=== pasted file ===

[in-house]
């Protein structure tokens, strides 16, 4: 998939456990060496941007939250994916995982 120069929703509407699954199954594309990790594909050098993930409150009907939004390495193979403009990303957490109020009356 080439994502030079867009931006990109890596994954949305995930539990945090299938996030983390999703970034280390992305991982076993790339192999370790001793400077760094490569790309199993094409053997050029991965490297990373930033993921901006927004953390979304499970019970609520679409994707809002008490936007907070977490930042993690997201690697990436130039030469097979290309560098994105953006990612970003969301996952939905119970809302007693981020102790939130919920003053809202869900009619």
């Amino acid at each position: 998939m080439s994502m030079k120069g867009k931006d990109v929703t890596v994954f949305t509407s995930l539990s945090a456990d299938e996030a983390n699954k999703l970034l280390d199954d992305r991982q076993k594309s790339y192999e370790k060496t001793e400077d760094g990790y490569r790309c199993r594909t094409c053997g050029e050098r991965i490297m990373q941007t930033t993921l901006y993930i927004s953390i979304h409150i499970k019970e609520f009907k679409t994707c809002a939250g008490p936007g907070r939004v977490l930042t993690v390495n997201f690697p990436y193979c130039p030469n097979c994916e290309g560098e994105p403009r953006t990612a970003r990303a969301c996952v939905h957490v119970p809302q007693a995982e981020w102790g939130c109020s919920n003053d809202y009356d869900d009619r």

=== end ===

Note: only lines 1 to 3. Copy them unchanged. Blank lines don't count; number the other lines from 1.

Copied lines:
[in-house]
């Protein structure tokens, strides 16, 4: 998939456990060496941007939250994916995982 120069929703509407699954199954594309990790594909050098993930409150009907939004390495193979403009990303957490109020009356 080439994502030079867009931006990109890596994954949305995930539990945090299938996030983390999703970034280390992305991982076993790339192999370790001793400077760094490569790309199993094409053997050029991965490297990373930033993921901006927004953390979304499970019970609520679409994707809002008490936007907070977490930042993690997201690697990436130039030469097979290309560098994105953006990612970003969301996952939905119970809302007693981020102790939130919920003053809202869900009619």
């Amino acid at each position: 998939m080439s994502m030079k120069g867009k931006d990109v929703t890596v994954f949305t509407s995930l539990s945090a456990d299938e996030a983390n699954k999703l970034l280390d199954d992305r991982q076993k594309s790339y192999e370790k060496t001793e400077d760094g990790y490569r790309c199993r594909t094409c053997g050029e050098r991965i490297m990373q941007t930033t993921l901006y993930i927004s953390i979304h409150i499970k019970e609520f009907k679409t994707c809002a939250g008490p936007g907070r939004v977490l930042t993690v390495n997201f690697p990436y193979c130039p030469n097979c994916e290309g560098e994105p403009r953006t990612a970003r990303a969301c996952v939905h957490v119970p809302q007693a995982e981020w102790g939130c109020s919920n003053d809202y009356d869900d009619r």